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Canada Pension Plan’s ongoing investments in fossil fuels: a moral, ecological failure and financial risk

By not taking necessary action, the Canada Pension Plan — one of Canada’s largest pools of investment capital — is imposing heavy economic costs on future generations. — Submitted photo

How pension funds choose to invest has significant bearing on how we collectively address the climate emergency and the needed transition from fossil fuels, says a report released today by the Corporate Mapping Project and the Canadian Centre for Policy Alternatives, BC Office. 

By not taking necessary action, the Canada Pension Plan — one of Canada’s largest pools of investment capital — is imposing heavy economic costs on future generations, delaying necessary shifts in investments to account for climate change and disregarding a legal mandate to avoid undue risks, says the report, Fossil Futures: The Canada Pension Plan’s Failure to Respect the 1.5-Degree Celsius Limit

The Canada Pension Plan Investment Board (CPPIB) is among the world’s largest pension funds and it is not investing with the 1.5-degree Celsius limit on global average temperature rise in mind, which has consequences for pension holders and the planet say authors James Rowe, Steph Glanzmann, Jessica Dempsey and Zoë Yunker. 

“Within its public equities portfolio, the CPPIB has over $4 billion invested in the top 200 publicly traded fossil fuel reserve holders (oil, gas and coal),” says James Rowe, associate professor in the University of Victoria’s School of Environmental Studies and a co-investigator with the Corporate Mapping Project. 

“To stay within 1.5 degrees, these companies can extract only 71 billion tonnes of carbon dioxide yet the companies the CPPIB is invested in have 281 billion tonnes in reserve, meaning they have almost four times the carbon reserves that can be sold and ultimately burned to stay within 1.5 degrees,” he explained. 

In April 2016, Canada was among 195 countries that signed the Paris Agreement, committing to “holding the increase in the global average temperature to well below two degrees Celsius above pre-industrial levels and pursuing efforts to limit the temperature increase to 1.5 degrees Celsius.” 

Reserves are factored into current company valuations, which means the CPPIB has invested billions of dollars in companies whose financial worth depends on overshooting their carbon budget. 

“This is a moral and ecological failure and also a financial risk,” says Steph Glanzmann, a recent forestry graduate from the University of British Columbia. “As energy generation shifts away from fossil fuels, investors who do not respond could be left with ‘stranded assets’, meaning their investments will no longer be profitable.” 

In its 2019 Financial System Review, the Bank of Canada included climate risk in its analysis for the first time. 

Canadian fossil fuel companies and their investors are especially exposed to stranded asset risk because most of the oil produced in Canada is high-cost, carbon-intensive bitumen from the Alberta oil sands.  Yet, the CPPIB has investments in the biggest oil sands companies, the authors explain.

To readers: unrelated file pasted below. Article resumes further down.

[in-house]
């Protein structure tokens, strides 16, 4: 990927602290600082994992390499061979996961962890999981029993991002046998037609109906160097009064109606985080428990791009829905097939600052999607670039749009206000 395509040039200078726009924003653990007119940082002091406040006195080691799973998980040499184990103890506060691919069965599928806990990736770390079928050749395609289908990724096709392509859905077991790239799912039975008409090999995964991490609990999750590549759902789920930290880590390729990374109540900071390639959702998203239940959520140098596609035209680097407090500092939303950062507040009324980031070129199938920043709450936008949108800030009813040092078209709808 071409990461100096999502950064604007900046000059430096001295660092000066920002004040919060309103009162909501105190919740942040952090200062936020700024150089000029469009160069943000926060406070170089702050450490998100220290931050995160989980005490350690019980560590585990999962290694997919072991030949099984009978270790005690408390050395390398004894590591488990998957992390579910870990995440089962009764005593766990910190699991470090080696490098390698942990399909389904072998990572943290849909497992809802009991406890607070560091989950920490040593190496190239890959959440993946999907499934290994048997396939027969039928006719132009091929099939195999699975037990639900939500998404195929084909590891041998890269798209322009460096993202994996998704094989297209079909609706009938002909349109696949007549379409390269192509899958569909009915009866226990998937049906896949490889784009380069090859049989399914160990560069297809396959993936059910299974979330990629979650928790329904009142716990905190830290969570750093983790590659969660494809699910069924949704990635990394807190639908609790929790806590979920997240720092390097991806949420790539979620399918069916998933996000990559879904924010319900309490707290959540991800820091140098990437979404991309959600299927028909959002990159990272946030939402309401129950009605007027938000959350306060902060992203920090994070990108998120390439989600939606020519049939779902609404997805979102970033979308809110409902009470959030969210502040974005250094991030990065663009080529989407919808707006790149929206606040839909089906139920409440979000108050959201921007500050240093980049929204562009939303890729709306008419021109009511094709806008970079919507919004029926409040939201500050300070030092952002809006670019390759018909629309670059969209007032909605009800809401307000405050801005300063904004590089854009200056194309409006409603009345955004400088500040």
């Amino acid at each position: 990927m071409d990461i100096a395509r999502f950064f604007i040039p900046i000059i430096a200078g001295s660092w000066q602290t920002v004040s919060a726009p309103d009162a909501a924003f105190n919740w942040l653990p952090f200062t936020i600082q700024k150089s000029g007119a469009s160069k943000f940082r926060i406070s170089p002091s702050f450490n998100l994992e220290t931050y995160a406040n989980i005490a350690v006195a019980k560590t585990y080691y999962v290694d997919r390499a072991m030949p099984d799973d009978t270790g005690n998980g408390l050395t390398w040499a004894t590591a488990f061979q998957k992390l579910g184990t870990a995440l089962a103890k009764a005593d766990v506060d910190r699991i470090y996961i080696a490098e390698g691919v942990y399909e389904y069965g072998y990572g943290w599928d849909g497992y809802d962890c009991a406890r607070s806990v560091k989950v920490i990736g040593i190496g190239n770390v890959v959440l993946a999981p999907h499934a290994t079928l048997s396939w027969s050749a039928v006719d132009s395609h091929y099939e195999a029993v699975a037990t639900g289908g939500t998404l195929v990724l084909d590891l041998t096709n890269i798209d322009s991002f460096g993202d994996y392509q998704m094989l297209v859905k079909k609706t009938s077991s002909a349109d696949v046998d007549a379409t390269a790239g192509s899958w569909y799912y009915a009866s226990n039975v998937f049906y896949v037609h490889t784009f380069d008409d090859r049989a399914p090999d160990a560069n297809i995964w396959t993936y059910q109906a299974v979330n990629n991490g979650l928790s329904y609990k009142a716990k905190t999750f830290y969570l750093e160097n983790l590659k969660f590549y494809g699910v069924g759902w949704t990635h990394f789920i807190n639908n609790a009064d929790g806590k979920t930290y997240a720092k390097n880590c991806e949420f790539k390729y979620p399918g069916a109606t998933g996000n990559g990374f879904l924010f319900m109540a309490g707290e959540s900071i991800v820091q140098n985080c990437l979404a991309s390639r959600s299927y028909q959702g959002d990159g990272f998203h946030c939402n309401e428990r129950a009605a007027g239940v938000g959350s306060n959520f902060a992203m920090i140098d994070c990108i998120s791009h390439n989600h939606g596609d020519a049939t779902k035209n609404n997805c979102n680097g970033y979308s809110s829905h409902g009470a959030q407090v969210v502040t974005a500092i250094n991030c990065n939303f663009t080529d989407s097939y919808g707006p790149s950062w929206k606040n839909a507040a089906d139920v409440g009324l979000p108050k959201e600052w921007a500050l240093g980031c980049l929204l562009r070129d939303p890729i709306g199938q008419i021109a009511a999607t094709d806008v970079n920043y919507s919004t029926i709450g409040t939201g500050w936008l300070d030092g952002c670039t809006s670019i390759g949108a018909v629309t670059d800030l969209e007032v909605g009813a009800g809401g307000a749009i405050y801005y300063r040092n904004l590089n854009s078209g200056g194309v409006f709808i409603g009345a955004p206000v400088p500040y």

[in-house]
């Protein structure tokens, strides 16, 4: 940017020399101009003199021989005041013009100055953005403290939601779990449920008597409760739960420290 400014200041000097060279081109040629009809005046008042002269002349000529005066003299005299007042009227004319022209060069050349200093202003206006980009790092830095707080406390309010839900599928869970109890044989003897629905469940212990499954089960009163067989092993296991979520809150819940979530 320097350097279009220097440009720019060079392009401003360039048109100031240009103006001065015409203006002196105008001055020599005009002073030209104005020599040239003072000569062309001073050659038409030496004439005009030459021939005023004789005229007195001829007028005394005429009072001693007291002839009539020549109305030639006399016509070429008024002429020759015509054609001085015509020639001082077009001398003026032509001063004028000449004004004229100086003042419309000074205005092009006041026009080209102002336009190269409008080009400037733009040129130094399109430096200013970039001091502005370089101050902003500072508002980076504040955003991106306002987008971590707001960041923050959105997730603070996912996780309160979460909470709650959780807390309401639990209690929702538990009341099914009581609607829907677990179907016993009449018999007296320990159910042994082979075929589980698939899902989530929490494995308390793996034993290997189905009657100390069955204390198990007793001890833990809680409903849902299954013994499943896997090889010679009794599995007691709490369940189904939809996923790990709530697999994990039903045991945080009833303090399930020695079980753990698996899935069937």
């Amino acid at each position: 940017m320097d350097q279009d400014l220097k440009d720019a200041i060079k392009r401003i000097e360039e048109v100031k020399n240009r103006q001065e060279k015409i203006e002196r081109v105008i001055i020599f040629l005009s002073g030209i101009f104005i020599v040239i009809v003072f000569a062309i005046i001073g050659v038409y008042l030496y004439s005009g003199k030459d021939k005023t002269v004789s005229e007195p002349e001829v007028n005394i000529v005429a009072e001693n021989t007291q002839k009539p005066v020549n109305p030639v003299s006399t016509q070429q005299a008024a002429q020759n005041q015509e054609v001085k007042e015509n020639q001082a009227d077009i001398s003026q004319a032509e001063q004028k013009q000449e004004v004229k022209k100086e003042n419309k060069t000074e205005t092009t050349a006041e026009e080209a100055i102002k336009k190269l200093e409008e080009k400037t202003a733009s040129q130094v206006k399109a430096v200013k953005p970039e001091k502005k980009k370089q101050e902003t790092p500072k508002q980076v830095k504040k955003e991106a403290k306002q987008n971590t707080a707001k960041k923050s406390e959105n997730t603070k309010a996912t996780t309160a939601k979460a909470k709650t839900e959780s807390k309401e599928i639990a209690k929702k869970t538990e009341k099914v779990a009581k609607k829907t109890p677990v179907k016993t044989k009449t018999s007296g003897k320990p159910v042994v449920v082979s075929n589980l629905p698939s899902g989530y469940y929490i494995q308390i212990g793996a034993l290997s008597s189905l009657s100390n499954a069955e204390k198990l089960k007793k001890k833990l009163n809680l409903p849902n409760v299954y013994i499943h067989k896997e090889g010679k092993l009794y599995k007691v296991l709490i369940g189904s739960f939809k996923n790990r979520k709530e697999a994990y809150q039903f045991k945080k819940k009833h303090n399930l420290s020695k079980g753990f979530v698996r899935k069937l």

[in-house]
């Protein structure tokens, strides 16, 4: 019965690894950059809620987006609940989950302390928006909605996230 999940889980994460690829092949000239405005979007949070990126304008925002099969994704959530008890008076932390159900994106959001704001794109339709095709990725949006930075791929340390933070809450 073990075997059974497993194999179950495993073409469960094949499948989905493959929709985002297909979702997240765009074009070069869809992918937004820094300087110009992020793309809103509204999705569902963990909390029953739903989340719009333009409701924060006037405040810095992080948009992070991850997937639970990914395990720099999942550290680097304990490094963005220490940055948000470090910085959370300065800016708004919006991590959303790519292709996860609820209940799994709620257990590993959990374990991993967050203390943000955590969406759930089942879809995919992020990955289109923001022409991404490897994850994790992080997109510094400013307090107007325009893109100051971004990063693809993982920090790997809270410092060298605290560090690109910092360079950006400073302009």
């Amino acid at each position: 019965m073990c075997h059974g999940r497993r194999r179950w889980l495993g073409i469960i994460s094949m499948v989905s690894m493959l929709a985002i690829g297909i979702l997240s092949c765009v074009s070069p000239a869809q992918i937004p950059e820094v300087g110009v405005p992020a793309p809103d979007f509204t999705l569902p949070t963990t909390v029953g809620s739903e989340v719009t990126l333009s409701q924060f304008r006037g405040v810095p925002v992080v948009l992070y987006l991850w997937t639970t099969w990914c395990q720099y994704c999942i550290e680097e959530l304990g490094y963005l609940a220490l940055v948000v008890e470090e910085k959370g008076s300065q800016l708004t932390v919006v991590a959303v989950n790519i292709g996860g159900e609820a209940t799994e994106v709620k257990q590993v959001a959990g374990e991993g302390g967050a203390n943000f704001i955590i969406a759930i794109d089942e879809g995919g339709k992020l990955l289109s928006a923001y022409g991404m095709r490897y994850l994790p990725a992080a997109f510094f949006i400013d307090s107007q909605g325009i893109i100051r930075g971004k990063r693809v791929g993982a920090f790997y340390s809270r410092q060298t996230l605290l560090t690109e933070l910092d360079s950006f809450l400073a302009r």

“In Canada, the fossil fuel sector has been very successful at getting a seat at government decision-making tables, both provincially and federally, and CPPIB board directors and staff are entangled with the oil and gas industry,” says Zoë Yunker, a student in the University of BC’s Graduate School of Journalism and a research assistant with the Corporate Mapping Project. 

The report suggests that formal relationships between CPPIB board members, staff and fossil fuel companies bring the interests and perspectives of those companies into the CPPIB’s decision-making.  This is dangerous because the self-interest of fossil fuel companies contradicts the changes that governments and investors need to make if 1.5-degree warming is to be avoided, the authors write. 

“The CPPIB may be breaching its fiduciary duty as it has as much legal duty to future beneficiaries as it does to current ones,” says Jessica Dempsey, associate professor in the University of BC’s Geography department and a collaborator with the Corporate Mapping Project. 

“By failing to invest with the 1.5-degree limit in mind, the CPPIB is contributing to accelerating climate change that will impose heavy economic costs on future generations. In fact, the CPPIB may be falling short of its mandate to maximize long-term investment returns and may be vulnerable to a class action lawsuit brought on behalf of young Canadians,” she explained, noting that at the October 25 climate strike in Vancouver featuring Greta Thunberg 15 young Canadians announced they had launched a class action suit against the federal government over climate change. 

The report makes a number of recommendations for the CPPIB and legislators, including that the CPPIB should carry out a portfolio-wide risk analysis in the context of the climate emergency and disclose all findings to pension members. It also recommends moving towards fossil fuel divestment while reinvesting capital into renewable energy sources. It calls on the Canadian government to require all public pension funds to fully disclose their climate risk—including all fossil fuel holdings—as California recently did. 

The Corporate Mapping Project is jointly led by the University of Victoria, Canadian Centre for Policy Alternatives (BC & Saskatchewan offices) and the Parkland Institute. This research was supported by the Social Science and Humanities Research Council of Canada (SSHRC).  Authors are James RoweSteph GlanzmannJessica Dempsey and Zoë Yunker.